Lagos entrepreneur Ogechi Egemonu sells watches, shoes and handbags worth more than NGN 500,000 (approximately Rs 88,760) on Twitter every week.
Now, because the website has been suspended by the Nigerian government, Eggonu does not know how she will respond.
“Social media is where I eat,” she told Reuters. “I rely on social media for my livelihood.”
Many small and medium businesses in Africa’s most populous country—and the largest economy—are being affected by the indefinite suspension of social media sites.
Nigeria announced its suspension on June 4, and a few days ago the platform deleted a post by President Muhammadu Buhari threatening to punish regional separatists. Most telecommunications websites have blocked access.
NOI Polls estimates that 39.6 million Nigerians use Twitter-20% of them are used for commercial advertising and 18% are used to find work. Experts warn that its lack of ready availability—it can be accessed using virtual private networks that obscure its location—may affect the entire economy.
Muda Yusuf, director-general of the Lagos Chamber of Commerce, said: “The ban has significant collateral damage,” he said. “A considerable number of citizens” use Twitter to make a living.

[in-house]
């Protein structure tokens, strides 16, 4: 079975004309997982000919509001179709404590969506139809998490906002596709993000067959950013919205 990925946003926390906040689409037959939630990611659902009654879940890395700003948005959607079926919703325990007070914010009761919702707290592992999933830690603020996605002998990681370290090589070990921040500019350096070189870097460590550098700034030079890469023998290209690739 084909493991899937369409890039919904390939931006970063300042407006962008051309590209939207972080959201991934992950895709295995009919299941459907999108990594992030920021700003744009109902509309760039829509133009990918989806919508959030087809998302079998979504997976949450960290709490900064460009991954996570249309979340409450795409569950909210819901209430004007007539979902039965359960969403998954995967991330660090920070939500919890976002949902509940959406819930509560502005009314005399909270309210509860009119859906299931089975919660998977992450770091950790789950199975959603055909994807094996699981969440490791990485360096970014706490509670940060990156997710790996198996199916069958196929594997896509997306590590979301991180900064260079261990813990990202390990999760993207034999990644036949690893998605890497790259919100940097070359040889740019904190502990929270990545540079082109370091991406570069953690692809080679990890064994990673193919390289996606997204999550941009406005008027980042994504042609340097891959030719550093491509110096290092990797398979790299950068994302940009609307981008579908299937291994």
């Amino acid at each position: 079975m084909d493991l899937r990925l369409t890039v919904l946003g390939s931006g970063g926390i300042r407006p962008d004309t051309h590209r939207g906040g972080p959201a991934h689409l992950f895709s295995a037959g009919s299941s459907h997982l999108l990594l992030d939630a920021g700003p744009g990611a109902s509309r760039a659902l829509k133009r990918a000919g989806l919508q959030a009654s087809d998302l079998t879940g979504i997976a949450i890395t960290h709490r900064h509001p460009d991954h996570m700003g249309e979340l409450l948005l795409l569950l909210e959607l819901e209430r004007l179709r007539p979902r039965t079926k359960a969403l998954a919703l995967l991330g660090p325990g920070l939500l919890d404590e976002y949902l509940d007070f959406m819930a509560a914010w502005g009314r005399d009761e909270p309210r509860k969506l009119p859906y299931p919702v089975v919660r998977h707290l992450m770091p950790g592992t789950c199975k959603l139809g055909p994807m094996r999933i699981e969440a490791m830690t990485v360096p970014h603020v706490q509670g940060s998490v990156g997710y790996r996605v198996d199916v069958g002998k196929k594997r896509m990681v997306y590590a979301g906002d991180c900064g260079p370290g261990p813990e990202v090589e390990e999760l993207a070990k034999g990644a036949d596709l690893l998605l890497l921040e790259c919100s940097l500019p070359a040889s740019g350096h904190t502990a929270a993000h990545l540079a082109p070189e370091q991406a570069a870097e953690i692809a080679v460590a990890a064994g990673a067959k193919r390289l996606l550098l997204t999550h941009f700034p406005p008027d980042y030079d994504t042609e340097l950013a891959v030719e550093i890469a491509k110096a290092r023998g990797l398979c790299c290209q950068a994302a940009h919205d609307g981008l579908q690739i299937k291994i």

Loss of income
The minority party caucus in the parliament warned that the suspension would cost Nigerians “billions of naira every day.”
Dumebi Iyeke, a research analyst at the financial derivatives company, said that this has hit the young Nigerians the hardest-the unemployment rate is as high as 45%.
“We are considering the potential loss of their income,” Ayek said, adding that in the context of high inflation, this may further reduce the standard of living.
Information Minister Lai Muhammad said last week that all social media sites must register with local entities and obtain operating permits. He cited complaints about the loss of money as evidence that the ban was effective, but said that other websites are still available.
© Thomson Reuters 2021